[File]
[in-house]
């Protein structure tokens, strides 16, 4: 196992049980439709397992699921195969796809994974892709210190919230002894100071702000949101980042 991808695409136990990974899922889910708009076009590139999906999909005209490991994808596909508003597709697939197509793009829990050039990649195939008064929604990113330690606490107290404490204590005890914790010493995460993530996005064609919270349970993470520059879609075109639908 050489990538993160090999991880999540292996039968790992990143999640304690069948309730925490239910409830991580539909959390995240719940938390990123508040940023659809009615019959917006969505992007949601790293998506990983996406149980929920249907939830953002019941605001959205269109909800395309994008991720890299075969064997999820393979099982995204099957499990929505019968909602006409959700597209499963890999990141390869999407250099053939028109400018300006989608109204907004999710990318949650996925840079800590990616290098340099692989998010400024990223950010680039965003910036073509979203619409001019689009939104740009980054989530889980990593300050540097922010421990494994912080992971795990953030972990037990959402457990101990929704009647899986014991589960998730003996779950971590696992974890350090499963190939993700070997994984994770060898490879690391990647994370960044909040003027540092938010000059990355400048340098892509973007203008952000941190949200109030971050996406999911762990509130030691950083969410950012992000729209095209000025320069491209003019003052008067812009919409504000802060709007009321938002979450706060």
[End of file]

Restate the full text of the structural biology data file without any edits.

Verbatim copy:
[in-house]
């Protein structure tokens, strides 16, 4: 196992049980439709397992699921195969796809994974892709210190919230002894100071702000949101980042 991808695409136990990974899922889910708009076009590139999906999909005209490991994808596909508003597709697939197509793009829990050039990649195939008064929604990113330690606490107290404490204590005890914790010493995460993530996005064609919270349970993470520059879609075109639908 050489990538993160090999991880999540292996039968790992990143999640304690069948309730925490239910409830991580539909959390995240719940938390990123508040940023659809009615019959917006969505992007949601790293998506990983996406149980929920249907939830953002019941605001959205269109909800395309994008991720890299075969064997999820393979099982995204099957499990929505019968909602006409959700597209499963890999990141390869999407250099053939028109400018300006989608109204907004999710990318949650996925840079800590990616290098340099692989998010400024990223950010680039965003910036073509979203619409001019689009939104740009980054989530889980990593300050540097922010421990494994912080992971795990953030972990037990959402457990101990929704009647899986014991589960998730003996779950971590696992974890350090499963190939993700070997994984994770060898490879690391990647994370960044909040003027540092938010000059990355400048340098892509973007203008952000941190949200109030971050996406999911762990509130030691950083969410950012992000729209095209000025320069491209003019003052008067812009919409504000802060709007009321938002979450706060």